This will show how much you’re expected to repay on your loan and how often. Most small business loans will have a monthly repayment frequency, although this can vary. You will need to pay at this frequency throughout the duration of your loan.
Early Repayment Charges
Many lenders will allow you to make additional overpayments on your loan, or pay off your loan early. In some cases, there may be an additional charge for this, which will be stated in the loan agreement.
Terms Explaining How a Lender Will Ensure Repayment of Your Small Business Loan
Lenders want to reduce the financial risks they take when lending money. They will use various means to achieve that.
Secured Small Business Loans
A secured small business loan typically means that you provide “collateral” against the amount you borrow. Collateral could be something like business property, business vehicles, inventory, accounts receivable, or any other business asset that has a dollar value. If you fail to meet the repayment terms and default on your debt, the lender is entitled to seize and sell your collateral to reduce their losses.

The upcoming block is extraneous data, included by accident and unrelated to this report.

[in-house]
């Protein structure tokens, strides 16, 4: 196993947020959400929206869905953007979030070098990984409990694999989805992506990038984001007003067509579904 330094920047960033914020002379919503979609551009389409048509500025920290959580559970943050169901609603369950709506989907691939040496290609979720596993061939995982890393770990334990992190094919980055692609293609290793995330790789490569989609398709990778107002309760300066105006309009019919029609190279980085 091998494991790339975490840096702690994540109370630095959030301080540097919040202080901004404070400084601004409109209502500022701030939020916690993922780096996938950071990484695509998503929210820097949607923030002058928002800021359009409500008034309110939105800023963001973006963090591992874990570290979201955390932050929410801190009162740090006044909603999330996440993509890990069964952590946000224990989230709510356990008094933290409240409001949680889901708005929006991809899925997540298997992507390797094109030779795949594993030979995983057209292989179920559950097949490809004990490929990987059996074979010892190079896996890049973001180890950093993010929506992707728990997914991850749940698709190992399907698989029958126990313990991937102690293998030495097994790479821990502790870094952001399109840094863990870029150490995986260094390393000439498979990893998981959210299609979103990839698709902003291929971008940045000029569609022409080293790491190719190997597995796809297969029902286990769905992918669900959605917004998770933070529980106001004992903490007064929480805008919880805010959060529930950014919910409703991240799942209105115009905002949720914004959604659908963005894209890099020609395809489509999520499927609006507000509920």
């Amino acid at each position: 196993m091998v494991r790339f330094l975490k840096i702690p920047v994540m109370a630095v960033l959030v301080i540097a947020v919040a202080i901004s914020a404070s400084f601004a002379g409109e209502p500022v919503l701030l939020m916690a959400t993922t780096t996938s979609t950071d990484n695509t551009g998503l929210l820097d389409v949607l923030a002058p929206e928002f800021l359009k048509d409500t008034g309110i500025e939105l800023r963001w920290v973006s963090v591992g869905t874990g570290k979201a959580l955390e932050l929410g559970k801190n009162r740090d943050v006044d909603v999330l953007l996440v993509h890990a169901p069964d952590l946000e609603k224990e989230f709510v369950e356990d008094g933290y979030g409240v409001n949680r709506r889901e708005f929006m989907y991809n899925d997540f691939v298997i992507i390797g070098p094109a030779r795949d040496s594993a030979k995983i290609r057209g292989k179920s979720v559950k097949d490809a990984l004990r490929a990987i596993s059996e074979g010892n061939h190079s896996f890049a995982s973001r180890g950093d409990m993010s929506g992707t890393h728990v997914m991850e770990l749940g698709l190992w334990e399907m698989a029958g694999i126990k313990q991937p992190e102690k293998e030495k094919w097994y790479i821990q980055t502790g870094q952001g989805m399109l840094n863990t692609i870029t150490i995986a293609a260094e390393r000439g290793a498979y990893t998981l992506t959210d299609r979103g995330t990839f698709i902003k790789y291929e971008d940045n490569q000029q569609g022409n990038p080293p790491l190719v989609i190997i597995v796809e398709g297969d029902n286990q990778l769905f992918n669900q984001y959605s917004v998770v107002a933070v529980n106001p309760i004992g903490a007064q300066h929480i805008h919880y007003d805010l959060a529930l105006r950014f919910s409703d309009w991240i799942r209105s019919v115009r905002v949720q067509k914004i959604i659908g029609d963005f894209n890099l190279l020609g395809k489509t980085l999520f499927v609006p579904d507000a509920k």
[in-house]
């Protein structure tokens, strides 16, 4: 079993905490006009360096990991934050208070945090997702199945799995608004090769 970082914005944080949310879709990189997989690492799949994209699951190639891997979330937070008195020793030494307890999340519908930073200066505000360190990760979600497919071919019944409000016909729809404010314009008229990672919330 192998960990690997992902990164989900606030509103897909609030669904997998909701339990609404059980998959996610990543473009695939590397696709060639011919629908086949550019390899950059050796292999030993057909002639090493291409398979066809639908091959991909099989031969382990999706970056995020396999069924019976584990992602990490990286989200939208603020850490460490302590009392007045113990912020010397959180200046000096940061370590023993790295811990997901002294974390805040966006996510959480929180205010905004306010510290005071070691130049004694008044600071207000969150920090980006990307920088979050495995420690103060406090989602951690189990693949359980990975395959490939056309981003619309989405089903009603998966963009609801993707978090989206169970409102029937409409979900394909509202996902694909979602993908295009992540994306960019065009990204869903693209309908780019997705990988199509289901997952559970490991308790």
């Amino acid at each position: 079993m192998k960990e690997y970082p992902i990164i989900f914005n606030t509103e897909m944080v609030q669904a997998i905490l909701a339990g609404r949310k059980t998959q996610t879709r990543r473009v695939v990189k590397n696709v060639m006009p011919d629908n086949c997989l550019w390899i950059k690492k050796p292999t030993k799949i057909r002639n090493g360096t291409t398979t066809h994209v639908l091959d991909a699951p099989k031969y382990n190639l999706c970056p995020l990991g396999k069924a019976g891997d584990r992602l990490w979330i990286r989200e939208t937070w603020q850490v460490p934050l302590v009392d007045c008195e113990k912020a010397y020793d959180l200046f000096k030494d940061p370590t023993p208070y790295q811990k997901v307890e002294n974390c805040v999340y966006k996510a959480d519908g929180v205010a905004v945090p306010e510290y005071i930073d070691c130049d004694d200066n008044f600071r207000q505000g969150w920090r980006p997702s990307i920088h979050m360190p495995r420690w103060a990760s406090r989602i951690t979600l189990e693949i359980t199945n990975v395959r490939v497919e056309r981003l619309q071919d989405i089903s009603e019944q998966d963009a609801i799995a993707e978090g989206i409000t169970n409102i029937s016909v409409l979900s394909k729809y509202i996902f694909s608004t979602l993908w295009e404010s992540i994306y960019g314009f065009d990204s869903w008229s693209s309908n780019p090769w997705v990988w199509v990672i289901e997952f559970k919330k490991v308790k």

Unsecured Small Business Loans
An unsecured business loan means your business will not have to provide specific collateral to secure the debt. Instead of requiring collateral, lenders will most often require one of the following:
- A “Blanket Lien” on your business: This means a lender has the right to seize and sell any of your business assets if you default on your debt.
- A “Personal Guarantee” you will repay the loan: This means a lender has the rights to seize and sell any of your personal assets (like your home, car, or bank account) if you default on your debt.
If your small business loan includes a personal guarantee or a blanket lien, be sure you know how you could be liable if you default on your debt.
Terms Explaining Penalties and Defaults
If you fail to make a repayment on your loan on time, you may be subject to the following:
- Penalties and extra charges: The lender may impose fixed fees or extra interest charges if a payment is late.
- Defaults: If you fail to make sufficient repayments over a specific time period, you will “default” on your debt. This will result in a derogatory mark on your credit report and may entitle the lender to seize assets to recoup their losses.
Some lenders may provide a “grace period” on a late repayment. Check with your loan provider.
We hope you’ve found this guide to the most common small business loan terms useful. If you have any questions about the funding terms on your loan, please get in touch.